At least four automakers are selling new vehicles that have potentially deadly Takata air bag inflators, according to a new Senate report.
Some Fiat Chrysler, Mitsubishi, Toyota and Volkswagen vehicles from the 2016 and 2017 model years are equipped with a type of inflator that is prone to rupture and presents a potential danger to drivers and passengers, Democrats on the Senate Commerce Committee said in the report issued Wednesday.
The problematic inflators contain ammonium nitrate, which can deteriorate over time when exposed to moisture and high temperatures. Takata Corp. has agreed to recall original equipment inflators that lack a chemical drying agent in phases by the end of 2018. So far, 17 car and truck companies are recalling as many as 69 million Takata inflators in the U.S. alone.
At least 11 people have been killed worldwide by Takata's inflators. Two other deaths in Malaysia are under investigation.
The new cars equipped with the inflators currently aren't under recall and can be sold legally. The National Highway Traffic Safety Administration has said that its tests show it takes at least six years for the inflators to deteriorate and become dangerous. But Sen. Bill Nelson of Florida, the committee's top Democrat, wants the automakers to replace the inflators before the cars are sold so they don't have to be recalled.
"Consumers are buying new cars not realizing that they're going to be recalled," Nelson said.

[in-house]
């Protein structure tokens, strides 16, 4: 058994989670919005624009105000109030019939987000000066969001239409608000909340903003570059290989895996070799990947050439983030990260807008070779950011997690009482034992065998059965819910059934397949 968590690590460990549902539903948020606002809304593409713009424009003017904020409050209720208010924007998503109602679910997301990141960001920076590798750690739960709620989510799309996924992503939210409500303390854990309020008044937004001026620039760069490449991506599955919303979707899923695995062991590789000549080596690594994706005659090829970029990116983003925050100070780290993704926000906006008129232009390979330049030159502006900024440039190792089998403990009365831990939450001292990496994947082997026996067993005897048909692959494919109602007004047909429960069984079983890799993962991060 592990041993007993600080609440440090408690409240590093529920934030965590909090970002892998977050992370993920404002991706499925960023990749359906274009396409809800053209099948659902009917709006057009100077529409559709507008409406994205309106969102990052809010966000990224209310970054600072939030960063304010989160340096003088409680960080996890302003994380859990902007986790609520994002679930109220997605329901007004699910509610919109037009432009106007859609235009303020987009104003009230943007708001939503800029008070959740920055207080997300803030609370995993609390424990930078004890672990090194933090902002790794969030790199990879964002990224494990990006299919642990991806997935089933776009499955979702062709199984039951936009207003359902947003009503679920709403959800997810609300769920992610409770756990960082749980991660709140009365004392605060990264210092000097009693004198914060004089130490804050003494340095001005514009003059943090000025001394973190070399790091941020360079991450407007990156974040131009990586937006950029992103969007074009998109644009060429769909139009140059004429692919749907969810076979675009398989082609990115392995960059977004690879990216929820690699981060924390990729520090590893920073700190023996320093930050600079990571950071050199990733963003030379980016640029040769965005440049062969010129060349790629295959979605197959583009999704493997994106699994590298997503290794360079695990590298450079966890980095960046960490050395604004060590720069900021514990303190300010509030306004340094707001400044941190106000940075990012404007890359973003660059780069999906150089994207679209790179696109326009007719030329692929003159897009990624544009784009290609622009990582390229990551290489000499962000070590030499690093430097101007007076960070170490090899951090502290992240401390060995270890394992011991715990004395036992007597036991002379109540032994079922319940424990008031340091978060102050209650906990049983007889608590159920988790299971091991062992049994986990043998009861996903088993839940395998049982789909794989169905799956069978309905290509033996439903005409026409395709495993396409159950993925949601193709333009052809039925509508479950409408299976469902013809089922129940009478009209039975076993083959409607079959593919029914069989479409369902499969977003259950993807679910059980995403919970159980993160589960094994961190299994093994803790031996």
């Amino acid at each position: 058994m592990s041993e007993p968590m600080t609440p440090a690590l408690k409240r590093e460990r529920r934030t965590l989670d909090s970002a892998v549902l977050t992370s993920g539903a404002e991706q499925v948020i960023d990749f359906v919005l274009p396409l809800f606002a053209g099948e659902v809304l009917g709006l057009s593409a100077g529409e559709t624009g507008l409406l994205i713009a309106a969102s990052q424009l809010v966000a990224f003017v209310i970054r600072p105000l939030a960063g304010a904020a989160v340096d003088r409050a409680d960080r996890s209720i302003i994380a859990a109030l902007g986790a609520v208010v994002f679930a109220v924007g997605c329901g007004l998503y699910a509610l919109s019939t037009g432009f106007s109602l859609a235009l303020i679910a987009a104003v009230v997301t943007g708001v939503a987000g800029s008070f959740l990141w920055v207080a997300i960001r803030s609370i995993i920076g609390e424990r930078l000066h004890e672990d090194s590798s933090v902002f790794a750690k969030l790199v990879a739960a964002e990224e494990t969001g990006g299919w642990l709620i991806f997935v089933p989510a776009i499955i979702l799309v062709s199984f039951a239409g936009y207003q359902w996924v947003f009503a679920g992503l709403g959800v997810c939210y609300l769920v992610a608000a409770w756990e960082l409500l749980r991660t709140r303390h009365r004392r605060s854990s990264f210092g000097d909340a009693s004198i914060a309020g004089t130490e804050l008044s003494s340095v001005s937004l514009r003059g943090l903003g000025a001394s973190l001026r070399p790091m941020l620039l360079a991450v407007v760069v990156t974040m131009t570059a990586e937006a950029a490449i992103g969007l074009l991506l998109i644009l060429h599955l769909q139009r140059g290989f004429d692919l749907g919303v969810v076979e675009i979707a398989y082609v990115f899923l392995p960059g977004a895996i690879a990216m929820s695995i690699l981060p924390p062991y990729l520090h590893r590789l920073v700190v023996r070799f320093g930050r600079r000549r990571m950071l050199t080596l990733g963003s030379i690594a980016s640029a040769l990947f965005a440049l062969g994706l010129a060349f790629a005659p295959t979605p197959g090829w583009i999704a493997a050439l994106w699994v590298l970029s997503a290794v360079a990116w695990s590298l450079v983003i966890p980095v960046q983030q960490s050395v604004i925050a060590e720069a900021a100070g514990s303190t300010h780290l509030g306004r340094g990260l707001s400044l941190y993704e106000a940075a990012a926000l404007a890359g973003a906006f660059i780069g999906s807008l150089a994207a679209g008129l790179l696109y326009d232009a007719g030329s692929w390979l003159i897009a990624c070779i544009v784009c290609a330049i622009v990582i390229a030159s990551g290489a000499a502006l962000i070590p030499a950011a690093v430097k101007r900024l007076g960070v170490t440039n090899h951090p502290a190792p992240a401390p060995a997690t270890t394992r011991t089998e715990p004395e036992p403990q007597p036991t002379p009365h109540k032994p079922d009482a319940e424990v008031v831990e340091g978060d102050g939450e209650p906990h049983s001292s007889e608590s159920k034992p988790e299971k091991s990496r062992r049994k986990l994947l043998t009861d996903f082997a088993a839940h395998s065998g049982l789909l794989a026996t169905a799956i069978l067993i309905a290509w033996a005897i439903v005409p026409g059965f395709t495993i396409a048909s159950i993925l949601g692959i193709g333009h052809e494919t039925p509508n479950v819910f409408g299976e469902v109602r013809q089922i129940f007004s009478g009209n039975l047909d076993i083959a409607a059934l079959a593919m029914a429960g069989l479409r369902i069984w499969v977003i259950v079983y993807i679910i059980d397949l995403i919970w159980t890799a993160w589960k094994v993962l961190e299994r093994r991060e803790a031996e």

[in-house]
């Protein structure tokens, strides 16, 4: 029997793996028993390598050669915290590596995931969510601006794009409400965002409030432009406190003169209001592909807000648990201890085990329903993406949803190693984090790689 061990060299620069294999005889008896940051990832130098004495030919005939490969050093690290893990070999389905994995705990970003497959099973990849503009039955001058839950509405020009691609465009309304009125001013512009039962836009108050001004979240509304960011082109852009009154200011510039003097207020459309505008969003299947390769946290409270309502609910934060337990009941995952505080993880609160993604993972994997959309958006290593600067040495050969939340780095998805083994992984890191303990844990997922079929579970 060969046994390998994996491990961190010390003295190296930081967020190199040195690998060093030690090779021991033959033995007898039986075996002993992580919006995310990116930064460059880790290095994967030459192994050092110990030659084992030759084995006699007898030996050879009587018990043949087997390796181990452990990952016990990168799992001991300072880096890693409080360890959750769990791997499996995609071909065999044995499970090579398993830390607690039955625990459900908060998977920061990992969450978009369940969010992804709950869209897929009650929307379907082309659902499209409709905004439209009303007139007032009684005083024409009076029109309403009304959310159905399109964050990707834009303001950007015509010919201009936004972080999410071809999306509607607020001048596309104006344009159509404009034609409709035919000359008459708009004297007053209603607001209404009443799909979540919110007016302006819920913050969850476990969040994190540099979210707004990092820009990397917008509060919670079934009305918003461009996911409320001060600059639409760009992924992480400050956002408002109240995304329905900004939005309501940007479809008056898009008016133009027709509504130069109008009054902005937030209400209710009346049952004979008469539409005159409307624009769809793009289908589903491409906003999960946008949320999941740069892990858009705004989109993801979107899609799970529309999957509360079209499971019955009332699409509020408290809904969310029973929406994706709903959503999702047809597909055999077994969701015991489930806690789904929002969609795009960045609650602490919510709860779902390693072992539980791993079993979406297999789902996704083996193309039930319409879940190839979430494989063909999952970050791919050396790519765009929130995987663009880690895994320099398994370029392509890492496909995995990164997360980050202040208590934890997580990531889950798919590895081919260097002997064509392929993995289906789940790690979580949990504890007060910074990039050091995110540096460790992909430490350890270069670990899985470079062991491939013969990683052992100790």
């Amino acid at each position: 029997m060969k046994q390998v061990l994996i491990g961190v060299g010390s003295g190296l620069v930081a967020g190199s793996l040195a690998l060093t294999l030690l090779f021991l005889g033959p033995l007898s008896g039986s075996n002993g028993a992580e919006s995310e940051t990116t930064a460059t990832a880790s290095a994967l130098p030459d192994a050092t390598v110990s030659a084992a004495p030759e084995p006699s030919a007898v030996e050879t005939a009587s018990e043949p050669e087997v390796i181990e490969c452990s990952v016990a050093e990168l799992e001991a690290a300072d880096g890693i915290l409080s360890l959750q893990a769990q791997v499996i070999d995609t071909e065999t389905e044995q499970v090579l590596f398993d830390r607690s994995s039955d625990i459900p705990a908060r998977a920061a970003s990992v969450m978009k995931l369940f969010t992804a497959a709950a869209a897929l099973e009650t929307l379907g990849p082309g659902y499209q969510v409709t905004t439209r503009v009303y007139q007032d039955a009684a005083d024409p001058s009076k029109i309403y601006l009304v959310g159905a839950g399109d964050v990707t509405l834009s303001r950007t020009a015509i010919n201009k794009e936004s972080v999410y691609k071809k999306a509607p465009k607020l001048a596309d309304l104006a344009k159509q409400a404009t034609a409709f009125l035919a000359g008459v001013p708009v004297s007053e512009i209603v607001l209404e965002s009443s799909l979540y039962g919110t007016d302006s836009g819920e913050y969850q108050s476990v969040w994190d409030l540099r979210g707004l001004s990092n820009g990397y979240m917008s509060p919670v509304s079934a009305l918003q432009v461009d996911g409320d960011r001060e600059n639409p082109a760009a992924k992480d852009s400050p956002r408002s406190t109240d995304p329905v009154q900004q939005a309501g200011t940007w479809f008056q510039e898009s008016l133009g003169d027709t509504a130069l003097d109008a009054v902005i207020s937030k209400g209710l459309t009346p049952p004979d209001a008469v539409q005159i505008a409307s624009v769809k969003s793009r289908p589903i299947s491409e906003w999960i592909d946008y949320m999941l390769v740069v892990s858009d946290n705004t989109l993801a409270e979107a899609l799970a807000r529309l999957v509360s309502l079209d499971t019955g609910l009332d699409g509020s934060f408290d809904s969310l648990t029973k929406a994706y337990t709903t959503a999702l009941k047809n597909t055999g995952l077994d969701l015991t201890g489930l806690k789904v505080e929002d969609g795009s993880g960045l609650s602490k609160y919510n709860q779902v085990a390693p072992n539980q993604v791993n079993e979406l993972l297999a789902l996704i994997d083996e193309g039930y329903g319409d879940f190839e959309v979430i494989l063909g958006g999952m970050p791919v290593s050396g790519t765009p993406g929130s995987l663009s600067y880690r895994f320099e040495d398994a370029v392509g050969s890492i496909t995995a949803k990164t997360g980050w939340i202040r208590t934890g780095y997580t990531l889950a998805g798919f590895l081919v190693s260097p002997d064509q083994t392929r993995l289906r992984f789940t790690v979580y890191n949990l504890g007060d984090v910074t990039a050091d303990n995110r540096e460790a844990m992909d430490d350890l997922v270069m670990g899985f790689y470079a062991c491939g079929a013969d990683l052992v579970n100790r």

Mitsubishi and Volkswagen identified the new models that have Takata inflators without the drying agent. They include the 2016 Volkswagen CC, 2016 Audi TT, 2017 Audi R8, and the 2016 and 2017 Mitsubishi i-MiEV. Toyota and Fiat Chrysler did not specify models.
According to the report, Toyota said it expects to make about 175,000 unspecified vehicles with defective Takata inflators from March 2016 to July 2017. Messages were left seeking comment from Toyota.
Fiat Chrysler has only one new model with the inflators, which spokesman Eric Mayne declined to identify. "These vehicles are not currently subject to recall. They meet or exceed all applicable safety requirements," Mayne said in an email.
The Democrats' report says completion rates for the Takata recall remain low. As of March, Honda led with almost 40 percent of inflators replaced, while Daimler Vans had completed only 0.4 percent.
The report also says that a majority of replacement inflators that have been installed, about 4.6 million, are made by Takata and use ammonium nitrate. At least 2.1 million of those don't have the drying agent and will have to be recalled again.
NHTSA has said there are 85 million unrecalled Takata inflators in U.S. vehicles, some with and some without the drying agent. Takata has until the end of 2019 to prove that inflators with the drying agent are safe, or they must be recalled as well.